Silicon Nanospheres Rank Among Hardest Known Materials

University of Minnesota researchers have made the first-ever hardness measurements on individual silicon nanospheres and shown that the nanospheres’ hardness falls between the conventional hardness of sapphire and diamond, which are among the hardest known materials. Being able to measure such nanoparticle properties may eventually help scientists design low-cost superhard materials from these nanoscale building blocks. Up to four times harder than typical silicon — a principal ingredient of computer chips, glass and sand — the nanospheres demonstrate that other materials at the nanoscale, including sapphire, may also have vastly improved mechanical properties.

One to go

Oh Vladimir. We had such high hopes for you. Five years after your countryman lost to Deep Blue, it looked for a while there that you would actually defeat its silicon successor, Deep Fritz. But now, after an initial spurt of victory, Fritz has pulled even, just one game away from condemning humans again to the trash heap of chess playing history. Sure, you sound optimistic. “I’m not depressed,” you say. “When you play such a wonderful game you can’t be. It could have gone either way. Fritz played such great defense. I think I can still win the match.” But with $1 million riding on the outcome of the “Brains in Bahrain” competition, can your nerves handle the pressure?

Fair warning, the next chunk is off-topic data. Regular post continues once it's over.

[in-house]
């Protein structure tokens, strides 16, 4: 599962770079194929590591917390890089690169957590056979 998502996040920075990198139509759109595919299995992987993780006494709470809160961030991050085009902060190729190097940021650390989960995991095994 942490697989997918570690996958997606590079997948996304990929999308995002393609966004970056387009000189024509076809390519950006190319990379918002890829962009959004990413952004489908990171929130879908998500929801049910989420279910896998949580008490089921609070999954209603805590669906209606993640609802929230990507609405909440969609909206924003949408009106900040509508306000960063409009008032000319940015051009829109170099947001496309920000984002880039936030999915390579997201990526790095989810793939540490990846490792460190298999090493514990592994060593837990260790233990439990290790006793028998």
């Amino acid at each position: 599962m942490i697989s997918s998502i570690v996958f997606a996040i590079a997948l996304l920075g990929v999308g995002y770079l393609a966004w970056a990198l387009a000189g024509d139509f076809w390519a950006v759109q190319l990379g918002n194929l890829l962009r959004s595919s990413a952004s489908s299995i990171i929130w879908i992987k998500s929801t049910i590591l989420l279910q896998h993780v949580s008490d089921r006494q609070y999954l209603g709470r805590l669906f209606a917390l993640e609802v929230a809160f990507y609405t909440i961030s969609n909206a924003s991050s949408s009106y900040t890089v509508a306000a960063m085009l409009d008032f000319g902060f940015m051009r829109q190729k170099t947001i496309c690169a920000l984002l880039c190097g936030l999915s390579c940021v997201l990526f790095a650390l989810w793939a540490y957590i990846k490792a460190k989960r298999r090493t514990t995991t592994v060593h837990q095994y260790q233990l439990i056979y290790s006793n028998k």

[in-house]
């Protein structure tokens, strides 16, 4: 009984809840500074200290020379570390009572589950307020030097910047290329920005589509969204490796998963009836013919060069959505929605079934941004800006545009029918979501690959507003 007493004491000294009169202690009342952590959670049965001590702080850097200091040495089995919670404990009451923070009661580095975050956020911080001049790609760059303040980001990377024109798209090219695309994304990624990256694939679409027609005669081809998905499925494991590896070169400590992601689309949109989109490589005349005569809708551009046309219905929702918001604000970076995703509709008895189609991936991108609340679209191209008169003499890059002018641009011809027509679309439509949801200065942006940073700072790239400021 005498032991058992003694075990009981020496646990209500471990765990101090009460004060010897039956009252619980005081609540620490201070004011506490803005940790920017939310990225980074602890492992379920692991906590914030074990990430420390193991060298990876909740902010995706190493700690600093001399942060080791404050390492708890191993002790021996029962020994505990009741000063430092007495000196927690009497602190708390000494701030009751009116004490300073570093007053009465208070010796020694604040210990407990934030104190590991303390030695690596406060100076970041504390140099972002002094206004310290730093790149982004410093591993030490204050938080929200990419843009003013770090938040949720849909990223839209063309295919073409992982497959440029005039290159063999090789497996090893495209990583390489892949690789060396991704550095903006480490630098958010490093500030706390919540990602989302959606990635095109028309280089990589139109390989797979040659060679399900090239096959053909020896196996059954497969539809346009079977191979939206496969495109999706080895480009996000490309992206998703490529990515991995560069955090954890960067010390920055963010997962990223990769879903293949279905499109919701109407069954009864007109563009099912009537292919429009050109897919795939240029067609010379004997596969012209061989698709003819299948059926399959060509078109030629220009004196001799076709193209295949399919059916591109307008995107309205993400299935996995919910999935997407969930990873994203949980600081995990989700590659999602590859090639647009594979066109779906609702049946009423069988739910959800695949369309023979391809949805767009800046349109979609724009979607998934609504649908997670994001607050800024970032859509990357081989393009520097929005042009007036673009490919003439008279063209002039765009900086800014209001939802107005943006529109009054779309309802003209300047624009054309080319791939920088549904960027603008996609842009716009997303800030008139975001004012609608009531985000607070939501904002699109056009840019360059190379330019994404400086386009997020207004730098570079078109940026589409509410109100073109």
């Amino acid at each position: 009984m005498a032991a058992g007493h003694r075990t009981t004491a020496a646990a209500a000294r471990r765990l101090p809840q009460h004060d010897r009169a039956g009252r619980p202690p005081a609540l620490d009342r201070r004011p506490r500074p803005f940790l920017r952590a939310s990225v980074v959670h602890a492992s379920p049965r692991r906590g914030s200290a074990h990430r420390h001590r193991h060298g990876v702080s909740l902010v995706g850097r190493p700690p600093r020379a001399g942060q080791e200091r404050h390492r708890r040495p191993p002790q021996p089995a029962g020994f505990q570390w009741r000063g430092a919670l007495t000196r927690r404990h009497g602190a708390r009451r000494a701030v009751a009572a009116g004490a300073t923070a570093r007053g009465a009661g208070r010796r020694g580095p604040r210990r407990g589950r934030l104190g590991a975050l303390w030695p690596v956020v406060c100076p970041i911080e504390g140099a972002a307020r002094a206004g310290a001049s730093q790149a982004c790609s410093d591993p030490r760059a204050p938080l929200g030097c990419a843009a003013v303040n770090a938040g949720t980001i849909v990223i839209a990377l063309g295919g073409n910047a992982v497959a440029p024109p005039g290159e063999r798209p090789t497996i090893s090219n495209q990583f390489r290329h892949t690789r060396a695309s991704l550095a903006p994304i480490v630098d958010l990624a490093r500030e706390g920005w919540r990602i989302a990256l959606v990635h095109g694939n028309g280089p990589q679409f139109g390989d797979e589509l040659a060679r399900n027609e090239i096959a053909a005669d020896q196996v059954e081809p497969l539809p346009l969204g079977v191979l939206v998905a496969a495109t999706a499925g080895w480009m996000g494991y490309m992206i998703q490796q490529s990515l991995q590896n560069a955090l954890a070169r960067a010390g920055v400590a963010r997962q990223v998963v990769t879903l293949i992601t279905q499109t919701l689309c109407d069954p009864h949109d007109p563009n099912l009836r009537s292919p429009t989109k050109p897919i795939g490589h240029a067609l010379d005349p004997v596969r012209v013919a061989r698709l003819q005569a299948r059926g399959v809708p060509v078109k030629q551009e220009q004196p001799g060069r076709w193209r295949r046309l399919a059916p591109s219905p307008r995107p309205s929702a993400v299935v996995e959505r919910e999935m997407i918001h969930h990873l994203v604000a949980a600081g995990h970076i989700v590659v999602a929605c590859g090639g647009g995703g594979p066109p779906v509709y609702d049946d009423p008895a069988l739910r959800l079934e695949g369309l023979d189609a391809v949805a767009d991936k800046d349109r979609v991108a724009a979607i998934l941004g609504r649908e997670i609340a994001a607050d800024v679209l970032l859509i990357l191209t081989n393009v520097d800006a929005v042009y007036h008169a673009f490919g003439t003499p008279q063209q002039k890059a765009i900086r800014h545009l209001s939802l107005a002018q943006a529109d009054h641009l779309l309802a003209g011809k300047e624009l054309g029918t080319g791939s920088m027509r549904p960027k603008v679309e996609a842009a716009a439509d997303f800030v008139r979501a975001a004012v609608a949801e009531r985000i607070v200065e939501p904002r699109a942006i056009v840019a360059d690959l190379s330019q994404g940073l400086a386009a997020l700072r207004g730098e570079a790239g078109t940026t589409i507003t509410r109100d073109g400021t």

It’s the little things we remember

On the plus side (Eds: see the minus side below), Hewlett-Packard today is set to announce what it describes as a breakthrough in building nano-sized computer memory. The company has developed a technique for building a matrix of super-thin platinum wires atop a piece of silicon. So small is the resulting 64-bit memory unit that 1,000 of them could fit on the end of a single strand of hair. Even in the world of PCs, that’s small.